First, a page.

Large public wifi hotspot deployment

Can you please advise on hardware and design for a large hotspot deployment.

This will be for about 100 two bedroom apartments and is over a large area about 10 anchors of land.

One side of the complex has a strech of about 600 feet of apartments and the other side has about 1200 feet strech.

Please advise on economical solutions something decent and reletively secure. I like the idea of seperate vlans for every client.

Thanks
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beatifiedAsked:
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rdmustangConnect With a Mentor Commented:
For an economical solution check out 3rd-party firmware solutions such as dd-wrt (http://www.dd-wrt.com).

3rd party firmware support a large range of wireless APs.
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RikeRCommented:
I'll see if I can provide you with some hardware example later on.
Regarding your Vlan set-up i will advise to use one vlan and restrict clients to communicate with eachother. This can be done by either a layer 2 restriction or some sort of proprietary protocol this way your network is much more managable and does not restrict to 4096, which is the max. No of Vlans
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beatifiedAuthor Commented:
rdmustang you again thanks for helping out on my issues,

I have just recently started working with dd-wrt and love it so far had a heck of a time getting a router flashed last night but finally got it.

Can I use a bunch of decent routers with dd-wrt on them. To begin with we would need like 20 routers because of the layout. I know I could easily create a few vlans on each router.

I guess my biggest concern is being able to handle the through put on the backend of things. If I have 20 routers connected to one internet connection I am concerned about the through put of my first router. I dont know if it will be able to handle 200 or so clients (shouldn't be that high but thats worst case).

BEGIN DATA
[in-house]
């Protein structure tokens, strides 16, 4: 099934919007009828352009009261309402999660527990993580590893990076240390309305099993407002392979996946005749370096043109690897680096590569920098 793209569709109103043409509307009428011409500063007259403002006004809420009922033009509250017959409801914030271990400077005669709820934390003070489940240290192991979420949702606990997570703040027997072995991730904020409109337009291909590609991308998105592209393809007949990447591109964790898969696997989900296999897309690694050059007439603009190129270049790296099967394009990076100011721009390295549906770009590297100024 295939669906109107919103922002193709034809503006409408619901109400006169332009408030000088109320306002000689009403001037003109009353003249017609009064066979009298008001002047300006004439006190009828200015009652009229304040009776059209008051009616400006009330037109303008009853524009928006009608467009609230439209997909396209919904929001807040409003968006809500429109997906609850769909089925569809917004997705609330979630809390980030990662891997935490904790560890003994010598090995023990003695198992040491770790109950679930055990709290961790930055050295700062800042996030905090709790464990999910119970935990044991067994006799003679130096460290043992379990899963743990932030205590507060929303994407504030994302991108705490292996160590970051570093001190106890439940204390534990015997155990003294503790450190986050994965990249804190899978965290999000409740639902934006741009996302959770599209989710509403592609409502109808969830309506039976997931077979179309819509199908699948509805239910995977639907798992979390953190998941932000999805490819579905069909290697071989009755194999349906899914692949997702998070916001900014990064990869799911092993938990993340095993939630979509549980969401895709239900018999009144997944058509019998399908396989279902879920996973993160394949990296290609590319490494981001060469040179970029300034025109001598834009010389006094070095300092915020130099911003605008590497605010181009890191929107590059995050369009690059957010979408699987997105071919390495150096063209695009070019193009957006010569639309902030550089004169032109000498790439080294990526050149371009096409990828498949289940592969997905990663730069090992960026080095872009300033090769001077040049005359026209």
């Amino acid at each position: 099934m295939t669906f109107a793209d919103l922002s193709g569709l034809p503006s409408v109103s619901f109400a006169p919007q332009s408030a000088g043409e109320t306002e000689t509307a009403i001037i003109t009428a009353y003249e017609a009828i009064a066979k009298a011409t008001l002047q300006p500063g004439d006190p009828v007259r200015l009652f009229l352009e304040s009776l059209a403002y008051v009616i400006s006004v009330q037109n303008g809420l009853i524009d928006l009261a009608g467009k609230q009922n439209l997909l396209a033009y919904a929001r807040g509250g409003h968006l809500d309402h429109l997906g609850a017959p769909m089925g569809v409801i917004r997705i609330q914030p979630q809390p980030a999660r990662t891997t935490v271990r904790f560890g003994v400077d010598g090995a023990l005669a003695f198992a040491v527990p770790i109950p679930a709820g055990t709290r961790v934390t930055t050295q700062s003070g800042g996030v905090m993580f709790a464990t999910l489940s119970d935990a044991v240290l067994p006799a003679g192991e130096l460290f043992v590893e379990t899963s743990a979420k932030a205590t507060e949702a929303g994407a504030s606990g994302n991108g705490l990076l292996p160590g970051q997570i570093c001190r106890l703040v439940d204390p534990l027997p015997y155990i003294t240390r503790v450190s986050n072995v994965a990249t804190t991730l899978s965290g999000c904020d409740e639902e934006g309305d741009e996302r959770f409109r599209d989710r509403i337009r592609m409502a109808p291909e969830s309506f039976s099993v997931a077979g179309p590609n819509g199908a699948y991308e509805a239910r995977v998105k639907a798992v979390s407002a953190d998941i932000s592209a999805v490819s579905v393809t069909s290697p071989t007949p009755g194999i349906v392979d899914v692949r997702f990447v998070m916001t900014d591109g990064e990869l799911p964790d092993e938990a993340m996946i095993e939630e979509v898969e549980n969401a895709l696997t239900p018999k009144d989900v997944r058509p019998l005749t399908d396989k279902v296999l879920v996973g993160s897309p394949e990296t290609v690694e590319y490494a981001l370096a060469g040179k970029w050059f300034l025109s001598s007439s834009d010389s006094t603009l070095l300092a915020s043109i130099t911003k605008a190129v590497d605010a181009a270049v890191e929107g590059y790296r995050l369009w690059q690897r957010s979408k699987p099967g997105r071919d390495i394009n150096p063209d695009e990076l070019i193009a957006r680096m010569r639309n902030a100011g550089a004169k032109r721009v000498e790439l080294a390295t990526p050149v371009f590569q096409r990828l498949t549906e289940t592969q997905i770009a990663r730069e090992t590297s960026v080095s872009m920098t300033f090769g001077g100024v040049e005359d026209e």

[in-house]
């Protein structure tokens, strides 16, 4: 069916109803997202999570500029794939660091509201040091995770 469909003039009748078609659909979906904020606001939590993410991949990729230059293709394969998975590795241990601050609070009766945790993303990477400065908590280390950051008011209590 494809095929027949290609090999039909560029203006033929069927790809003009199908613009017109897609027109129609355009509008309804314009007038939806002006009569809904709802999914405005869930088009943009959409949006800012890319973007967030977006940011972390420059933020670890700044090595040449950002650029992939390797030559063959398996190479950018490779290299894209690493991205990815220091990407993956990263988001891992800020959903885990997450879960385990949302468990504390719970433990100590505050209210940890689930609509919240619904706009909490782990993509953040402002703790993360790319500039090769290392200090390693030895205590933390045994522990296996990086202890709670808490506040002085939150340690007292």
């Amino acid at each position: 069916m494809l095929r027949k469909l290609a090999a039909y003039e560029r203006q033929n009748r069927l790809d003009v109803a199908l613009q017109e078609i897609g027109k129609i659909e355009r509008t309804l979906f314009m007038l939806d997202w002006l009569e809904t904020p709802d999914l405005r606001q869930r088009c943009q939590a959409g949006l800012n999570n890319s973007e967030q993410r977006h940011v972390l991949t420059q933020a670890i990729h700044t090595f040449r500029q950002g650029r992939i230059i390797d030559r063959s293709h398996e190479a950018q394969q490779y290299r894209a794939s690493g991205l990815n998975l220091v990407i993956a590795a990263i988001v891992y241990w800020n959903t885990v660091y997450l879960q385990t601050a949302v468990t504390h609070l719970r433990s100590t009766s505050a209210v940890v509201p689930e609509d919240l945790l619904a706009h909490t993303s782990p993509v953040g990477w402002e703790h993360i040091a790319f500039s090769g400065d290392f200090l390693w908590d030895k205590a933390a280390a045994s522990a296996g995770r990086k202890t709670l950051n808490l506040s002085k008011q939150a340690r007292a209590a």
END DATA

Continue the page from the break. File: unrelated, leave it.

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beatifiedAuthor Commented:
RikeR,
If you have other suggestion for hardware and things please chime in when you get a chance I would be grateful for the added perspective.
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rdmustangCommented:
For dd-wrt hardware, Buffalo is typically the preferred solution.

As far as bandwidth there are two issues:
 1. Number of users per router
 2. Bandwidth from ISP

#1 you can help by adding additional routers, staggering channels for adjacent routers (typically channels 1,6,11).

#2 is up to the ISP you can contract with.

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beatifiedAuthor Commented:
Do you know why the buffalo's are a prefered router? Is there something there better at? I currently have two routers a wrt54g and a Linksys E3000. I like the E3000 because it has a lot of memory and is dual band and N.

Would any of the Buffalo's have dual band and N? Or is there something that makes the Buffalo a better choice.
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RikeRCommented:
Hi,

First off you should start by setting your requirements for the system. Relevant question you might ask yourself are:
* Where do I need coverage?
* Which 802.11 technology I need to support?
* Which kind of accounts do I want to sell?
* How many concurrent users can I expect?
* What bandwidth do I need to serve a minimum amount of users?
* How am I going to bill customers?